chiral C atoms

C2 is obviously attached to four different groups. C3 is chiral because the substituents on C2 render the C1-C2 group different than the C4-C5 group.

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Proteins 25.55

(a)

An α-amino acid contains an NH 2 group attached to the carbon that is bound to the carbon of the carboxylic acid function.

(b)

In forming a protein, amino acids undergo a condensation reaction between the amino group and carboxylic acid:

(c)

25.57

The bond that links amino acids in proteins is called the peptide bond.

Analyze/Plan. Two dipeptides are possible. Either peptide can have the terminal carboxyl group or the terminal amino group. Solve.

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25 Organic and Biological Chemistry 25.59

Solutions to Exercises

Analyze/Plan. Follow the logic in Sample Exercise 25.7.

Solve.

(a)

25.61

(b)

Three tripeptides are possible: Gly-Gly-His, GGH; Gly-His-Gly, GHG; His-GlyGly, HGG

(a)

The primary structure of a protein refers to the sequence of amino acids in the chain. Along any particular section of the protein chain the configuration may be helical, may be an open chain, or arranged in some other way. This is called the secondary structure. The overall shape of the protein molecule is determined by the way the segments of the protein chain fold together, or pack. The interactions which determine the overall shape are referred to as the tertiary structure.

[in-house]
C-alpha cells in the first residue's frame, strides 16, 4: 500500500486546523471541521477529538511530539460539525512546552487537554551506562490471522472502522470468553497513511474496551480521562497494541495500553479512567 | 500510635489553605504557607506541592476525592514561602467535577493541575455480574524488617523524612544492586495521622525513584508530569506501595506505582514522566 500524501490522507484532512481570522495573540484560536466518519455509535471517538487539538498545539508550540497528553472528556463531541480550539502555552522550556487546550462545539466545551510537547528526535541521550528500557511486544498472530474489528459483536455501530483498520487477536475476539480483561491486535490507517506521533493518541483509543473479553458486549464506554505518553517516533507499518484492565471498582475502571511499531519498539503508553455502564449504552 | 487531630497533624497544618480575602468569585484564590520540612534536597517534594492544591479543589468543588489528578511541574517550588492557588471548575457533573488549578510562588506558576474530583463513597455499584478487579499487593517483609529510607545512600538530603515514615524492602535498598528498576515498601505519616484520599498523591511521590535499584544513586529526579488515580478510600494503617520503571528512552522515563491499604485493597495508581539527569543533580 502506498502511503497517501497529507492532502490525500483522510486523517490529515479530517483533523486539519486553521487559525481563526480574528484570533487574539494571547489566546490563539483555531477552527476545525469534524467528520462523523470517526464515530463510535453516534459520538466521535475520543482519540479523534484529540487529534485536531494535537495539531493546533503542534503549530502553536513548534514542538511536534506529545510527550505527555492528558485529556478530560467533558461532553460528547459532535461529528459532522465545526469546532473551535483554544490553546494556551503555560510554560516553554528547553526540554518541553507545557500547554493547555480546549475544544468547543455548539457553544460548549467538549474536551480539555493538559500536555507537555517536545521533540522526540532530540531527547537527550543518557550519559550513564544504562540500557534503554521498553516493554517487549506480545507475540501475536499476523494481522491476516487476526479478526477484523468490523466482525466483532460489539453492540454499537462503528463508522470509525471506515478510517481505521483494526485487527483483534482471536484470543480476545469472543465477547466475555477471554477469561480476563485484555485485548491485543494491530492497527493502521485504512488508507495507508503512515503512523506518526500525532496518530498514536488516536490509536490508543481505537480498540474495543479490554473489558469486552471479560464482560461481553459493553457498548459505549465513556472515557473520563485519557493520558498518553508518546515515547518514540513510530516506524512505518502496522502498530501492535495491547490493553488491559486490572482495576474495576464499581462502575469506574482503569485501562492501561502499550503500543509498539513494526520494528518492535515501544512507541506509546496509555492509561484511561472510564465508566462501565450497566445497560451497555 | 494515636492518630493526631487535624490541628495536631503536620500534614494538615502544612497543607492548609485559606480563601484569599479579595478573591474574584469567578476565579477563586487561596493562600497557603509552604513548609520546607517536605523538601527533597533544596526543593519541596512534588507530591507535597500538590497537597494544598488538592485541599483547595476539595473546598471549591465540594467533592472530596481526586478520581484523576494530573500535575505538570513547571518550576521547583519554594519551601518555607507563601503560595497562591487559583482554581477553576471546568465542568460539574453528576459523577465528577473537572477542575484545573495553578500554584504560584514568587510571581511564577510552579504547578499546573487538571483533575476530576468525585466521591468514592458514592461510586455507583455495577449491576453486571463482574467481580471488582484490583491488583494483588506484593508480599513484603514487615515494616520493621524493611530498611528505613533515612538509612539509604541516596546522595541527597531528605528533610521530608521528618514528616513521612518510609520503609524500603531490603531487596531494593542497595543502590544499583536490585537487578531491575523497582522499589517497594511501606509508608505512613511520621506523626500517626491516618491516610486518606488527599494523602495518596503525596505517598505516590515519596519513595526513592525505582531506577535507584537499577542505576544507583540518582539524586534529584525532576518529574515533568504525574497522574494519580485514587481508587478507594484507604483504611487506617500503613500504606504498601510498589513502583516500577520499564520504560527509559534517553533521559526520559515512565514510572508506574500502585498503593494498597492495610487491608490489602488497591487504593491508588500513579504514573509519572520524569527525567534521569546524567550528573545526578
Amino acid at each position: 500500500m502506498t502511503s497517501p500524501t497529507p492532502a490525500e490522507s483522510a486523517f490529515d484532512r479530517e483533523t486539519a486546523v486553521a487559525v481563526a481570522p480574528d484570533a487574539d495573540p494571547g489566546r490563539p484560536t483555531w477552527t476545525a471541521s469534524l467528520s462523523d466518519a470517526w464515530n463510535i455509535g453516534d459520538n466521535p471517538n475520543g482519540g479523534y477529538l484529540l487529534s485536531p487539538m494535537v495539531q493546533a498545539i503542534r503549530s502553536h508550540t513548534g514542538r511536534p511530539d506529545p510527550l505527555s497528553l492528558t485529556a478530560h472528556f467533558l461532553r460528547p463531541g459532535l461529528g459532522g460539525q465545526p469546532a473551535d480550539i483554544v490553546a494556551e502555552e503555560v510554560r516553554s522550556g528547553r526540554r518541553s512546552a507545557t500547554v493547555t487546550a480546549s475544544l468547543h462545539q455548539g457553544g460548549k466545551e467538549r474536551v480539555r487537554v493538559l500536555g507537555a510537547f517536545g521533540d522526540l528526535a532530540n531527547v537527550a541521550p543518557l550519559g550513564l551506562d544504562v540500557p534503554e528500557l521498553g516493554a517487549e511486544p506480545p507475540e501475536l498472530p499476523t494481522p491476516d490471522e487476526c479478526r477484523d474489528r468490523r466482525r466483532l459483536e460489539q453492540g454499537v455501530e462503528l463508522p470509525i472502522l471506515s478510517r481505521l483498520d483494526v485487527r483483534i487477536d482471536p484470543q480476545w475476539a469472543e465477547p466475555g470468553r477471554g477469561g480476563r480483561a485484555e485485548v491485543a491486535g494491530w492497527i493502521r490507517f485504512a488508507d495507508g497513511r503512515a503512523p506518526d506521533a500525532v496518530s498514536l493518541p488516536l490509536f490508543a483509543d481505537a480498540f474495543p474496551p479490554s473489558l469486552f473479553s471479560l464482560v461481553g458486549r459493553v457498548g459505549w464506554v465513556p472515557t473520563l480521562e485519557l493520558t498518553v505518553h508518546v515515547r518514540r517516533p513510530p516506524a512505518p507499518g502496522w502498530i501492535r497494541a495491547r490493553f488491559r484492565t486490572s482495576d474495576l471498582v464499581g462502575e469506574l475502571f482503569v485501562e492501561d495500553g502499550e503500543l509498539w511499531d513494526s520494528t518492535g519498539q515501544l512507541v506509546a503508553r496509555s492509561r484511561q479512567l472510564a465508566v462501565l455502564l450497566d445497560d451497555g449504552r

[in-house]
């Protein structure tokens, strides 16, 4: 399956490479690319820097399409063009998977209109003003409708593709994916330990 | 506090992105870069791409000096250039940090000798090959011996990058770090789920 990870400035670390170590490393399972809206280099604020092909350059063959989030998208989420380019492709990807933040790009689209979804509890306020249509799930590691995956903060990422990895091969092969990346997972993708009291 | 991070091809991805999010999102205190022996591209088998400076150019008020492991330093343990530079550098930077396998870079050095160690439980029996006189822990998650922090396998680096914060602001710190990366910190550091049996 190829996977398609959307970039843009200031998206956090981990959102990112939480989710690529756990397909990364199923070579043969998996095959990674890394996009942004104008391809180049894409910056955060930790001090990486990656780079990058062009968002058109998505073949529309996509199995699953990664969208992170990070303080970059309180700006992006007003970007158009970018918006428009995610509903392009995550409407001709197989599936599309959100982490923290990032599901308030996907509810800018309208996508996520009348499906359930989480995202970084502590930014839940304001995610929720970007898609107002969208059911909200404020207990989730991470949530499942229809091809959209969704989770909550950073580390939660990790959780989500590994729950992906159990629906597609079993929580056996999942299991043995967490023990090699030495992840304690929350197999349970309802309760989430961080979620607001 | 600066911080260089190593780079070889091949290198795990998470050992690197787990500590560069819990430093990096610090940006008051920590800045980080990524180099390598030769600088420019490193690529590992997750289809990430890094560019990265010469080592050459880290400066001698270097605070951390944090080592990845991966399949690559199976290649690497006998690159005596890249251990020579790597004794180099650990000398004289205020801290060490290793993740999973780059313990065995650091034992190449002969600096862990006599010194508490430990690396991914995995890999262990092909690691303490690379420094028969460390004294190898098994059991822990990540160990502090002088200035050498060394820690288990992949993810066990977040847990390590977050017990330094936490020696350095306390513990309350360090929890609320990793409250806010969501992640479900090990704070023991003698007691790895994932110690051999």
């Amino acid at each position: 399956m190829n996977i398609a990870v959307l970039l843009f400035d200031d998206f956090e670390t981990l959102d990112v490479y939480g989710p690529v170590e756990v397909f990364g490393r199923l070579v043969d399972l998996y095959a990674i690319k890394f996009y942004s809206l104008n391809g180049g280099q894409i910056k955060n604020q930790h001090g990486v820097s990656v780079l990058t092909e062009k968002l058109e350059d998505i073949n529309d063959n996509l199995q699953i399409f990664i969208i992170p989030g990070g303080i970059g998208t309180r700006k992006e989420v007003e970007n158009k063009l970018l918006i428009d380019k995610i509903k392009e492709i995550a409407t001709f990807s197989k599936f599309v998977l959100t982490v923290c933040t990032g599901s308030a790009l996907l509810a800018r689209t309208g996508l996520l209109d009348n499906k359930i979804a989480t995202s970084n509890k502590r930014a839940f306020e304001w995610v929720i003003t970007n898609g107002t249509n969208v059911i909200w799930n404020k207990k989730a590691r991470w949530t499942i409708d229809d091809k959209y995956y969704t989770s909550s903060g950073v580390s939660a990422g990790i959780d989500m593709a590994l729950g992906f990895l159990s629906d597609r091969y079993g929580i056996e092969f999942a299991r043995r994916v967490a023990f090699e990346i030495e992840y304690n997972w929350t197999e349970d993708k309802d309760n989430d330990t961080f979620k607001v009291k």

(b)

X-ray crystallography is the primary and preferred technique for determining protein structure.

Carbohydrates and Lipids 25.63

25.65

(a)

Carbohydrates, or sugars, are composed of carbon, hydrogen, and oxygen. From a chemical viewpoint, they are polyhydroxyaldehydes or ketones. Carbohydrates are primarily derived from plants and are a major food source for animals.

(b)

A monosaccharide is a simple sugar molecule that cannot be decomposed into smaller sugar molecules by (acid) hydrolysis.

(c)

A disaccharide is a carbohydrate composed of two simple sugar units. Hydrolysis breaks the disaccharides into two monosaccharides.

(d)

A polysaccharide is a polymer composed of many simple sugar units.

(a)

In the linear form of mannose, the aldehydic carbon is C1. Carbon atoms 2, 3, 4, and 5 are chiral because they each carry four different groups. Carbon 6 is not chiral because it contains two H atoms.

(b)

Both the α (left) and β (right) forms are possible.

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Solutions to Exercises

25.67

The empirical formula of cellulose is C 6 H 1 0O 5 . As in glycogen, the six-membered ring form of glucose forms the monomer unit that is the basis of the polymer cellulose. In cellulose, glucose monomer units are joined by β linkages.

25.69